Conversely, the Republic discourages hostile theologies. Monotheism in particular, with its accompanying denial of other deities, often meets with censure, as do strongly hierarchical churches which might organize against the state. Circle policy dictates that Governors should try to modify these religions whenever possible, often by pressuring a religionís theologians and leaders towards syncretism. Governors can also legally emancipate local shrines (especially those that honor saints, walis and the like) from their mother churches, and shepherd them towards incorporation into the Denayi state cult. Provincial government can also annex and disband the administrative apparatus of troublesome organizations, retaining only those elements deemed compatible with state interests. If religions so targeted resist these changes, this is itself proof of their untrustworthiness.

As a last resort the Circle or the Governor may order that a particularly subversive religion be eradicated wholesale. The Denayi state is not a fine instrument, and such suppression is usually carried out by the army or the Uukaptai, with considerable loss of property and life.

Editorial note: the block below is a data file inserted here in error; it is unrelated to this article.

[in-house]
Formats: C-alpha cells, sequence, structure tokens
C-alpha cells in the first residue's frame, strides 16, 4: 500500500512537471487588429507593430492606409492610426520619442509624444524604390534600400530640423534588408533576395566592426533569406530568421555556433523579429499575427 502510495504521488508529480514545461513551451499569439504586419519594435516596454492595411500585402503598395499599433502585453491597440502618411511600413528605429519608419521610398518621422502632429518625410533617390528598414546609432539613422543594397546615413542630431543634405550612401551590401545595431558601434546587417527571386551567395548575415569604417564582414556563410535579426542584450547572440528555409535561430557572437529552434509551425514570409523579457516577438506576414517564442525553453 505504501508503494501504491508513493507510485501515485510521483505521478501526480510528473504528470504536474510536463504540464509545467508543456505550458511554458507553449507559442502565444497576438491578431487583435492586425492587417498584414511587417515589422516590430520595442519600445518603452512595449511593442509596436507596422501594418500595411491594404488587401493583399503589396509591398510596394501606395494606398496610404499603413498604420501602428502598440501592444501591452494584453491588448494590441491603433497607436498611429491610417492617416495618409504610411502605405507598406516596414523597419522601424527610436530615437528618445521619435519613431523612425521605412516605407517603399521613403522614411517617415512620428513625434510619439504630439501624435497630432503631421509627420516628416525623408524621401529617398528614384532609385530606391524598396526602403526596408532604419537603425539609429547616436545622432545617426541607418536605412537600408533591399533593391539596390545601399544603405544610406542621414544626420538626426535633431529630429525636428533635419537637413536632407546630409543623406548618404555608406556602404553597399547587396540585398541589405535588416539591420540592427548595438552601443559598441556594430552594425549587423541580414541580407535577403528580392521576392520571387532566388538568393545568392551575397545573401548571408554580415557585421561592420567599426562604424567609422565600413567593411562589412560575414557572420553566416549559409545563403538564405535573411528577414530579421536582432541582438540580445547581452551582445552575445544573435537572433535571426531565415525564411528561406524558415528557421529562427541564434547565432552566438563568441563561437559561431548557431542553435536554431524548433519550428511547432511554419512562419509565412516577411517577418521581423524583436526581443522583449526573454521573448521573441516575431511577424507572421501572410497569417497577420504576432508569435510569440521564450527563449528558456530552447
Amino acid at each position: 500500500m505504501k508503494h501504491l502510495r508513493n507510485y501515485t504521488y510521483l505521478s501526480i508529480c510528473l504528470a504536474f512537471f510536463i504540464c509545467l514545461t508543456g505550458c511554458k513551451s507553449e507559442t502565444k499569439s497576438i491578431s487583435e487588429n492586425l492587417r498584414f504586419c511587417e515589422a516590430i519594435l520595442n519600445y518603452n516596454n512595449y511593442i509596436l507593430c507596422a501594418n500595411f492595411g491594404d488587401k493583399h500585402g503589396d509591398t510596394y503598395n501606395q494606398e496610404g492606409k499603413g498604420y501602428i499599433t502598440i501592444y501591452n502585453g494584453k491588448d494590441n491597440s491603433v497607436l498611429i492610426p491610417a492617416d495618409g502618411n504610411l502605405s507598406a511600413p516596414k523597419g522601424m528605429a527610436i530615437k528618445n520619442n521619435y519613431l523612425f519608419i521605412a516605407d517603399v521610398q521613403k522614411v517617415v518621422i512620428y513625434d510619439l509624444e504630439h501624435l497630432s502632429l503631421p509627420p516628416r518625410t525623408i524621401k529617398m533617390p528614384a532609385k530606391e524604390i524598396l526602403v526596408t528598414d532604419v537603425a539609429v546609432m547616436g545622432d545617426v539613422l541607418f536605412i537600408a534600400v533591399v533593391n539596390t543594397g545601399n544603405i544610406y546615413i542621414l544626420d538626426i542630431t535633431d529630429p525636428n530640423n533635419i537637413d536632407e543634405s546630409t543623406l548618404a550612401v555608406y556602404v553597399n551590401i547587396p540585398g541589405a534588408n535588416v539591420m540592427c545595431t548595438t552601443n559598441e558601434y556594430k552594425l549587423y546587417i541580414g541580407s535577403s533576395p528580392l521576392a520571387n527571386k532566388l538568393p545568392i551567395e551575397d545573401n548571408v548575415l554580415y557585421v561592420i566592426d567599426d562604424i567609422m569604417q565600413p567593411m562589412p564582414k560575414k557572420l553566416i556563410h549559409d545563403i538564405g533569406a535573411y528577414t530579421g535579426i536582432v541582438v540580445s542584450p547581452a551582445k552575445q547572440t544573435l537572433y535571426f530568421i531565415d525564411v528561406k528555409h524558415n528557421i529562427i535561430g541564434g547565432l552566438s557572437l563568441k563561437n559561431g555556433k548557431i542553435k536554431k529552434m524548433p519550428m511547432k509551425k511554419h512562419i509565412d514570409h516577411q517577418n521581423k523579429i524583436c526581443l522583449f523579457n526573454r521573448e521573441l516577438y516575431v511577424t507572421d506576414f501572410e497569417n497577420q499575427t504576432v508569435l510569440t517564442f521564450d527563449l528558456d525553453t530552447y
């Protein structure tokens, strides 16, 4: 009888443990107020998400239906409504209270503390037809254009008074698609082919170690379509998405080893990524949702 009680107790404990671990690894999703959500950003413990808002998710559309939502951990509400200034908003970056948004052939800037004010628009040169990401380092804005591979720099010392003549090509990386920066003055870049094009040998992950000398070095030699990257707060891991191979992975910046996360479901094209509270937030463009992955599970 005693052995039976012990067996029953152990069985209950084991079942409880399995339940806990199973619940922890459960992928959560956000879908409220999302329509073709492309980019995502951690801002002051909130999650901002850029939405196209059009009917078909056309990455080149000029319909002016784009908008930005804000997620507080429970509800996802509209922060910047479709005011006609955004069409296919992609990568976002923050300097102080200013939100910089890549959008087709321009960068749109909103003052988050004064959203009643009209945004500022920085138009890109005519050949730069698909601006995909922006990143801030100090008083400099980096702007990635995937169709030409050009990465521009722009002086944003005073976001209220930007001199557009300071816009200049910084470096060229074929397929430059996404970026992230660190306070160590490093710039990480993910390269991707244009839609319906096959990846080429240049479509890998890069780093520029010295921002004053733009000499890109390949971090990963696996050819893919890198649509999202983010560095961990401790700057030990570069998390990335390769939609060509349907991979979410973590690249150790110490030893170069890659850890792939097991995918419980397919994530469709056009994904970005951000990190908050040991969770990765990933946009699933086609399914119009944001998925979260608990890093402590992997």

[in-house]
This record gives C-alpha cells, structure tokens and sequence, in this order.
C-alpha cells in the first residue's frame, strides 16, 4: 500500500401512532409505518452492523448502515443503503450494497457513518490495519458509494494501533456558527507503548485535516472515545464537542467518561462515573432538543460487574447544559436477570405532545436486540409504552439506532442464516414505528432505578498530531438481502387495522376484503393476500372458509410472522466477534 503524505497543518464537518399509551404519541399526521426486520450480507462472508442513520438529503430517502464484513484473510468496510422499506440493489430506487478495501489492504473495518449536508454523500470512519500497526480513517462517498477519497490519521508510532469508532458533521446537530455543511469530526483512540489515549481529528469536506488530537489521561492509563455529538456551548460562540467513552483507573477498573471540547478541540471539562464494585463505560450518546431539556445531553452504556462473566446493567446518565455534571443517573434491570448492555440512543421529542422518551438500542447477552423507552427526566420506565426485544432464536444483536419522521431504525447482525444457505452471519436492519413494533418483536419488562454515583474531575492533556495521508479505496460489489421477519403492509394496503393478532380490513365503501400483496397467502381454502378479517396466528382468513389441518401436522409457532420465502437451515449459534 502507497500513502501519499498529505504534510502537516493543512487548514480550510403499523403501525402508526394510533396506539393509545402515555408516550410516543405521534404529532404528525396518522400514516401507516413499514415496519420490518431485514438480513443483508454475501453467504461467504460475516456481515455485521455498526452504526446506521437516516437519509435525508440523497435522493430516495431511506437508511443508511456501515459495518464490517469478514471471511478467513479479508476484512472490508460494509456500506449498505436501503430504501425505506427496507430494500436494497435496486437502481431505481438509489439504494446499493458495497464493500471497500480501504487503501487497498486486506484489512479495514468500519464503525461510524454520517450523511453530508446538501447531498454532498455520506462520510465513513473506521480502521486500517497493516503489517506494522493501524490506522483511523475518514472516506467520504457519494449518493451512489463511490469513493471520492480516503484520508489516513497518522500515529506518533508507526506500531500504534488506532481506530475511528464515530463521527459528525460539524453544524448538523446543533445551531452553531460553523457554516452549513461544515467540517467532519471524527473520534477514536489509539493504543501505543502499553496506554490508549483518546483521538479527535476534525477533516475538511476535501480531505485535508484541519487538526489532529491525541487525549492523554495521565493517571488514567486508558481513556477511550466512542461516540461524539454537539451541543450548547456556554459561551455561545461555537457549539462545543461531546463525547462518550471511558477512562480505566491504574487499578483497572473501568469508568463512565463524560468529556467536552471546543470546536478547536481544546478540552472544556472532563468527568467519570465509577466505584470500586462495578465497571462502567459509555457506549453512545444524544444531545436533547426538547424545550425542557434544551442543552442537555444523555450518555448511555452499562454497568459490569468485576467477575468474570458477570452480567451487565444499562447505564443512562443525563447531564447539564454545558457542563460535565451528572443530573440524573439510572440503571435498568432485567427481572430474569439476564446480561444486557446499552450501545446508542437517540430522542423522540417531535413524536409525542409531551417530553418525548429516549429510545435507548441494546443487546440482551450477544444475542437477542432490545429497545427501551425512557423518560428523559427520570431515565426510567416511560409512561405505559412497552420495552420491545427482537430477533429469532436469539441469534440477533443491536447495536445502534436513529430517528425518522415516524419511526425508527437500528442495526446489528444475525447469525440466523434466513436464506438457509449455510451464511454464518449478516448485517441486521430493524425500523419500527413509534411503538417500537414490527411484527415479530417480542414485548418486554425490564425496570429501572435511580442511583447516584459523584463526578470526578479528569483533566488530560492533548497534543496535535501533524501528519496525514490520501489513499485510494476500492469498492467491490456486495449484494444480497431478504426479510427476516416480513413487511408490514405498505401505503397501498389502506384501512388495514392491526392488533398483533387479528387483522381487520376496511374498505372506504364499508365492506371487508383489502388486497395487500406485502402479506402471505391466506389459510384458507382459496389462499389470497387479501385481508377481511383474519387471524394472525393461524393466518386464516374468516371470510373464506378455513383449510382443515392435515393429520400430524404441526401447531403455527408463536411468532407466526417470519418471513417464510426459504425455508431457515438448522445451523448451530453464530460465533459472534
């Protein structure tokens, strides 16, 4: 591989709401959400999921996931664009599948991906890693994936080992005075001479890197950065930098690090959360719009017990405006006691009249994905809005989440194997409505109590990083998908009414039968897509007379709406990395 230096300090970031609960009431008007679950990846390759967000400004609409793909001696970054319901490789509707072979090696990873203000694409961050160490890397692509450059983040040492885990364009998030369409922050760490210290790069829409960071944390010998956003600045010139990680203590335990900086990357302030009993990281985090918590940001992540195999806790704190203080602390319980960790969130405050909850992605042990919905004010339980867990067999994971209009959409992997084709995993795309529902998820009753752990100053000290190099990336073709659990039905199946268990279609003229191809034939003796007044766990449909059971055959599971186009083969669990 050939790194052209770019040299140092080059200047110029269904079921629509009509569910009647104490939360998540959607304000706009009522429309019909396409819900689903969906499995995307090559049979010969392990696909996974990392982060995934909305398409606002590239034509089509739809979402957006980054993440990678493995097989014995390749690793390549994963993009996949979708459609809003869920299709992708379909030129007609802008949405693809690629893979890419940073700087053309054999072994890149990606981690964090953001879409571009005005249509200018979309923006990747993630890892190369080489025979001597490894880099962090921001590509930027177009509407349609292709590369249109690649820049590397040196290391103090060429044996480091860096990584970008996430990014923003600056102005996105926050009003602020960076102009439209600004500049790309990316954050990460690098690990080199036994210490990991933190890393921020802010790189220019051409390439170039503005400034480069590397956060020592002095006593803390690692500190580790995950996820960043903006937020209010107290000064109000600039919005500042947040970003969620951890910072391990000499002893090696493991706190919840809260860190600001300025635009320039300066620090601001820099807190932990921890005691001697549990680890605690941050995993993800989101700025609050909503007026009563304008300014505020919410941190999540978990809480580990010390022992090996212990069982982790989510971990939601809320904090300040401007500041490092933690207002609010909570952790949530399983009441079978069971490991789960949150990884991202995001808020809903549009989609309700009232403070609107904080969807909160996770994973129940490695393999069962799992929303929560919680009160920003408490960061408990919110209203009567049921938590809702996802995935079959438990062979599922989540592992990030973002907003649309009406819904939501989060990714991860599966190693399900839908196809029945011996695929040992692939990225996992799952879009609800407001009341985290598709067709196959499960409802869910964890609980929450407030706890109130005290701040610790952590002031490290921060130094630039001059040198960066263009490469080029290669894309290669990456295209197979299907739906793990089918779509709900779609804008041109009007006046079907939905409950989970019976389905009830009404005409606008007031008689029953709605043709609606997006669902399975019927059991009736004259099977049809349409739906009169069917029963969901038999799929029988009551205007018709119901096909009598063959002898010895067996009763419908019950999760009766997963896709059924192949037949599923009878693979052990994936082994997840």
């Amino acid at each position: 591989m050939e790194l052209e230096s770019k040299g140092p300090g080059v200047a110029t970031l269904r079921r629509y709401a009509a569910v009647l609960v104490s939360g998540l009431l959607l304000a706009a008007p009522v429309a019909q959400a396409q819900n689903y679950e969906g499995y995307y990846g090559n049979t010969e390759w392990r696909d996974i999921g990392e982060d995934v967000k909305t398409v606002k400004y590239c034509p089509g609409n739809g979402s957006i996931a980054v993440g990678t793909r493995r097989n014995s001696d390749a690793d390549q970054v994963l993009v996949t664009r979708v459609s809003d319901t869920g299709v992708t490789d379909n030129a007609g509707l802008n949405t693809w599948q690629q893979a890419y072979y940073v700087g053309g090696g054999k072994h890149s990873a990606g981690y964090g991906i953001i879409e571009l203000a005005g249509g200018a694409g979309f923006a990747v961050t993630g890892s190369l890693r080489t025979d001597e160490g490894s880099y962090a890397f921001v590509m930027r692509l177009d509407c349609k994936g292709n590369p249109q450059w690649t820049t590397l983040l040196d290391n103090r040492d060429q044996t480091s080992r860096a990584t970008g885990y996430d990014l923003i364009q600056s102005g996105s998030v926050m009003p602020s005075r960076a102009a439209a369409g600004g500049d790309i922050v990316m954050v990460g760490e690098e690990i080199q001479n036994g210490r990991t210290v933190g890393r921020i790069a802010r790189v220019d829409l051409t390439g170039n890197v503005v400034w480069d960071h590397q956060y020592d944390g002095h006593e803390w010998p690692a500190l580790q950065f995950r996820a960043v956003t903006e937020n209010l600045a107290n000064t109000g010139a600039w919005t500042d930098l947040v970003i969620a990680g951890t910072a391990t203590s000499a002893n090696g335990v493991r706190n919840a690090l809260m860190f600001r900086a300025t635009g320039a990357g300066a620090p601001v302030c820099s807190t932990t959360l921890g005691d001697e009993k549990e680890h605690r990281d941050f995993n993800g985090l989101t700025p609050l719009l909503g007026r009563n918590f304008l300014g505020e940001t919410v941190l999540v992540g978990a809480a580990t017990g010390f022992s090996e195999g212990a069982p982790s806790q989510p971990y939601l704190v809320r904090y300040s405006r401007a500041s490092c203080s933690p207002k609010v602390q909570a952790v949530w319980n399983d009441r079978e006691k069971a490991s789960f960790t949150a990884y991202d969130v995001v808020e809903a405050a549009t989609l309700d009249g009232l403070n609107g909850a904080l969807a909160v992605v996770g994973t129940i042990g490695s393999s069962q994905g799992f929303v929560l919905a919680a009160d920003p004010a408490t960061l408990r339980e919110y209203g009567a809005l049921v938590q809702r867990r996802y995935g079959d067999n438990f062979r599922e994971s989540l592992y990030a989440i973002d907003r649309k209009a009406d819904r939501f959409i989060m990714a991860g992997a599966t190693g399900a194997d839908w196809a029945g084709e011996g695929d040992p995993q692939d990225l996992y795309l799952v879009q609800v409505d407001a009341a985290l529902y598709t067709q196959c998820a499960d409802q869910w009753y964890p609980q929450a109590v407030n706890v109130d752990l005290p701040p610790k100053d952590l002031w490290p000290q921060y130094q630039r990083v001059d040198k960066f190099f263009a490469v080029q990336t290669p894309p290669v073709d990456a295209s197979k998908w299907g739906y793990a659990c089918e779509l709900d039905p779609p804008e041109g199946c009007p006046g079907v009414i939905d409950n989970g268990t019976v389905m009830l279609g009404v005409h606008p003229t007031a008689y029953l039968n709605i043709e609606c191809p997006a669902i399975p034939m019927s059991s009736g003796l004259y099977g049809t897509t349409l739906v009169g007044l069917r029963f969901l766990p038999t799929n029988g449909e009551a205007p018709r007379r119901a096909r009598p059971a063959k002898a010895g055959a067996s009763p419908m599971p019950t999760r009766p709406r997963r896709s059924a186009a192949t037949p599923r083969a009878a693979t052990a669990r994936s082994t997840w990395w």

Thus, from the center of the state Cult on Denayi, one finds increasingly divergent religious practice as one travels father away from the main trade routes and father down the social scale. In any given city, for example, there might be one shrine for the High Nobility and Uukaptai whose Denayi priests perform the same liturgy as in the capitol, a second that serves the local army and which acknowledges local gods as Denayi ancestors, a third that acknowledges the divinity of local mythological figures yet invokes their blessing on the state, several more of purely local religions, and any number of shrines dedicated to local gods, Denayi ancestors or both.